The Mujahedeen-e Khalq, or MEK, is the most powerful lobby you've never heard of, and probably the most unusual. It has used a combination of political savvy and seemingly bottomless pools of money to persuade many prominent lawmakers and former officials from the Bush and Obama administrations that it has broad support within Iran and could help turn the country into a democracy. Along the way, it's gone from being as seen as a group responsible for the deaths of at least six Americans to one that is a vital partner in the effort to overthrow Iran's theocratic regime.
MEK supporters like New Jersey Democrat Bob Menendez, the powerful chairman of the Senate Foreign Relations Committee, say they want to punish the Maliki government for an attack on an MEK compound called Camp Ashraf last month that left that killed at least 50 of its members. During an October 3rd hearing, Menendez told Wendy Sherman, the number three official at the State Department, that he would suspend U.S. weapons sales to Iraq until more was done to protect the MEK members at the base.
Vice President Biden discussed the MEK issue when he spoke with Maliki Wednesday morning, according to a senior administration official. The official said Baghdad wanted the MEK to leave Iraq, but said the U.S. government had no credible information that the Iraqi government was involved in the September attack on Camp Ashraf. Still, the official said that Washington worried that the group’s roughly 2,900 members would be in danger until they could be moved to new homes in other countries. The problem, he said, was that Albania and Germany were the only nations that have so far been willing to take in even small numbers of MEK followers.
Menendez aides say the senator, for his part, plans to specifically raise the Iraqi government’s treatment of the MEK members, along with his concern that Baghdad is allowing Iran to use its airspace to fly weapons and fighters to Syria, when he sits down with Maliki later Wednesday.
"It is unacceptable to lose one more life when American commanders gave these individuals a written guarantee toward their safety and it sends a message to others in the world that when we say that we are going to do that and we do not, that they should not trust us," he said at the time. "I doubt very much that we are going to see any approval of any weapons sales to Iraq until we get this situation in a place in which people's lives are saved."
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Secretary of State John Kerry is at odds with several senior State Department officials over whether to press ahead with plans for a high-profile peace conference next month that is designed to put negotiators from Syria’s main opposition groups and the government of Syrian President Bashar al-Assad into the same room for the first time.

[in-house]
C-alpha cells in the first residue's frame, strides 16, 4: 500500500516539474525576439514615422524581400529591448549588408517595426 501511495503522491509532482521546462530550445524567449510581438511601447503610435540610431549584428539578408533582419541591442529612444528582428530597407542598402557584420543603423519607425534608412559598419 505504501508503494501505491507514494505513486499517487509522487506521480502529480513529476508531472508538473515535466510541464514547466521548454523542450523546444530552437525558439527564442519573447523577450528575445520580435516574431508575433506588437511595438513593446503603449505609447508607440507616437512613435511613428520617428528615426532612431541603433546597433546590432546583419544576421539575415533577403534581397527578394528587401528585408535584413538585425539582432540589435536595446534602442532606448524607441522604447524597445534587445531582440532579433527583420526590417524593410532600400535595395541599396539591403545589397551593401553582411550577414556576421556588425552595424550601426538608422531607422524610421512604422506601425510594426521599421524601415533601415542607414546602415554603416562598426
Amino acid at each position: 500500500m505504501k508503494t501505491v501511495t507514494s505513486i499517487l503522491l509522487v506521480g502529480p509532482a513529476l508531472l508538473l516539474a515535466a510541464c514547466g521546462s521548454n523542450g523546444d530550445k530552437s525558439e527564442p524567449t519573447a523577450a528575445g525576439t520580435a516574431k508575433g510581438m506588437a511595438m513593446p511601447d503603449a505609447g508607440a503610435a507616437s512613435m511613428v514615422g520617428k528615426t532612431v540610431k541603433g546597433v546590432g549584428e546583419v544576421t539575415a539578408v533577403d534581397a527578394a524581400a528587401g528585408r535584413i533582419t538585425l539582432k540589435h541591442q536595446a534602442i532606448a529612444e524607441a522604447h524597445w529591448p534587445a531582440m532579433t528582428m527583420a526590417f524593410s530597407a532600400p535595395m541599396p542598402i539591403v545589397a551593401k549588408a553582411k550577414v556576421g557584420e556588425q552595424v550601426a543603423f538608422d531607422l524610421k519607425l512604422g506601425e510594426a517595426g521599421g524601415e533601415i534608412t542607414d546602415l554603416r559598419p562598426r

Kerry is strongly committed to holding the talks and has spent the past several days prodding key Syrian opposition figures to take part in the negotiations. But according to several senior State Department officials, some of Kerry's top advisors believe that the conference should be called off because the most important of those opposition leaders are unlikely to come.
“The only person who wants the Geneva conference to happen is the secretary,” a senior U.S. official told The Cable. “Who’s going to show up? Will they actually represent anyone? If not, why take the risk?”
The Geneva conference has been in the planning stages for months, and Western officials have long expressed hopes that it could help pave the way for a negotiated solution to the Syria crisis.
The Obama administration and its top allies believe that the fighting in Syria is largely at a stalemate, with forces loyal to Syrian strongman Bashar al-Assad unable to fully vanquish the country’s insurgents and the rebels looking to unseat Assad unable to conquer Damascus or oust him by force. Peace talks, Kerry argues, offer the only realistic chance of ending a civil war that has already claimed the lives of more than 100,000 Syrians and forced millions of others from their homes.
There’s just one catch: a growing number of key Syrian opposition leaders say they won’t attend the conference unless Assad promises to transfer power to a transitional government and then step aside. Assad has rejected both of those demands, and Kerry’s critics within the State Department believe that there is a good chance that the main opposition groups will either boycott the conference entirely or send a delegation that has little to no influence over the rebels who are actually fighting Assad’s forces. Some of the officials said the conference should be postponed or canceled to avoid an embarrassing public failure for the U.S.
Congress has spent the past three years imposing tough sanctions on Iran that are designed to cripple its economy and force Tehran to abandon its nuclear ambitions. In recent weeks, a parade of congressmen and senators have demanded that those sanctions stay in place, never mind the nuclear talks between Washington and Tehran. Lost in the noise is the fact that President Obama can -- and often does -- lift the measures with a stroke of the pen.
The current sanctions have sharply limited overseas investment in Iran's energy sector, locked foreign financial institutions that do oil-related business with Iran's central bank out of the U.S. banking system, and required banks around the globe to freeze more than $50 billion of Iranian money. In July, the House approved new sanctions by a whopping 400-20 vote designed to effectively make it impossible for Iran to sell any oil abroad; similar legislation will likely be introduced in the Senate before the end of the month.